MASAKA – Three people have been confirmed dead and livestock lost after flashfloods swept into homes in Kagaaga village in Lwamaggwa Sub county, in Rakai district. The dead were identified as Alex Kansiime, Reuben Ninsiima, and one Kyakabale.
The trio was part of the community living near Lake Kijanebarola, which burst its banks, flooding into homesteads and plantations.
According to survivors, the lake expanded beyond its known boundaries, trapping dozens of unsuspecting victims inside their homes.
Eliab Mukooza, one of the survivors narrated that the flashfloods wreaked havoc in the area in the wee hours of Wednesday. He added that the victims drowned as they struggled to run for safety.
Mukooza explained that the deceased were elderly and frail people who were washed away by the heavy floods before their bodies got stuck in the muddy-clay soil deposits on the lake banks.
According to Mukooza, the flashfloods affected close to 30 homesteads, washing away at least 17 houses.
Jonathan Mwesigye, the Chairperson of Kakundi parish said that flashfloods had also killed scores of domestic animals, many of which were washed into the lake basin and could not be rescued. The flooding, according to Mwesigye, resulted from the continuous seasonal rains in the area in recent weeks, which had increased the water volumes in the lake, leading to unprecedented overflow.
“These people have settled in this area for years, and such an incident was unheard of before. Some of the survivors were rescued by the fishing canoes, which however, couldn’t carry animals such as cattle,” he said.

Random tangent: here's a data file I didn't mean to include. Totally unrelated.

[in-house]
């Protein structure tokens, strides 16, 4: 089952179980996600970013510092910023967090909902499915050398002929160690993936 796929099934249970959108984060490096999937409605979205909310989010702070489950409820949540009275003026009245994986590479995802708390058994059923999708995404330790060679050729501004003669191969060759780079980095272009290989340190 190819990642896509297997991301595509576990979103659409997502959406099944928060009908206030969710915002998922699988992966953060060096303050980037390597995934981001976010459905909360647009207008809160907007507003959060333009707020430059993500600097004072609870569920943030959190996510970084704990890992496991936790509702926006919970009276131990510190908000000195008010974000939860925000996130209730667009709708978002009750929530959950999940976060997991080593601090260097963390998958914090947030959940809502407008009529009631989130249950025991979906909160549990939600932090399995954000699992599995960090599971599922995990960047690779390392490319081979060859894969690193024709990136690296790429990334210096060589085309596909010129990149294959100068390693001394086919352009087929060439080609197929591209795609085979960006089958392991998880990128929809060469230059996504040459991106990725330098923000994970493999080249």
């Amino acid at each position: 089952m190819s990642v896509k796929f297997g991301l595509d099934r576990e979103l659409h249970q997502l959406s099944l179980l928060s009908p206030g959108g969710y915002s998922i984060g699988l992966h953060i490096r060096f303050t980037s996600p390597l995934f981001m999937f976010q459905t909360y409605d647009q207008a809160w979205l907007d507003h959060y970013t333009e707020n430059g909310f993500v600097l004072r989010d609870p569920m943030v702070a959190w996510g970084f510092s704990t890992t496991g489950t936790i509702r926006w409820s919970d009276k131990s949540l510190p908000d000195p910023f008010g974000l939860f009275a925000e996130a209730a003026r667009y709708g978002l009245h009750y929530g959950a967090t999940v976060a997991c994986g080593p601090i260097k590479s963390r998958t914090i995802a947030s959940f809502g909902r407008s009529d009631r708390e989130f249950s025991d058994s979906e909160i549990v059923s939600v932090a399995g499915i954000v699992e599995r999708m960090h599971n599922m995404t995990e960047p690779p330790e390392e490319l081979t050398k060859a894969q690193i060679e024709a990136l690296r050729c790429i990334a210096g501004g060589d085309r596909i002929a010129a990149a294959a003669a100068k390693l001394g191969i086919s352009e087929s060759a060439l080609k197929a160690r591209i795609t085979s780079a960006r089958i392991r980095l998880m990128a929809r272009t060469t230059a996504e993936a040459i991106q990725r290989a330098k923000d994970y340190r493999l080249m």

He believes that the lake could have claimed its original boundaries, part of which had been encroached on for human settlements.
Robert Kambugu Ssenyonga – the Rakai Deputy Resident District Commissioner revealed that a security team had deployed at the scene to continue with the rescue mission to minimize the loss of property.
He noted that the district authorities had already petitioned the Ministry of Disaster Preparedness to assist the affected communities with relief supplies.
Ssenyonga revealed that affected families would be hosted in the nearby schools with hope that government responds in time.
Lake Kijanebarola was formed as a result of down warping in part of the Rwizi-Kabare river course, causing a reverse flow of rivers and streams through the new routes. Its a shallow lake with an average depth of five metres and a surface area of 35 kilometres formed in the area. The lake fed Kibare-Bukora Rivers, which drain the Kooki hills through the Sango-Bay plains before streaming to Lake Victoria.
Additional reporting by URN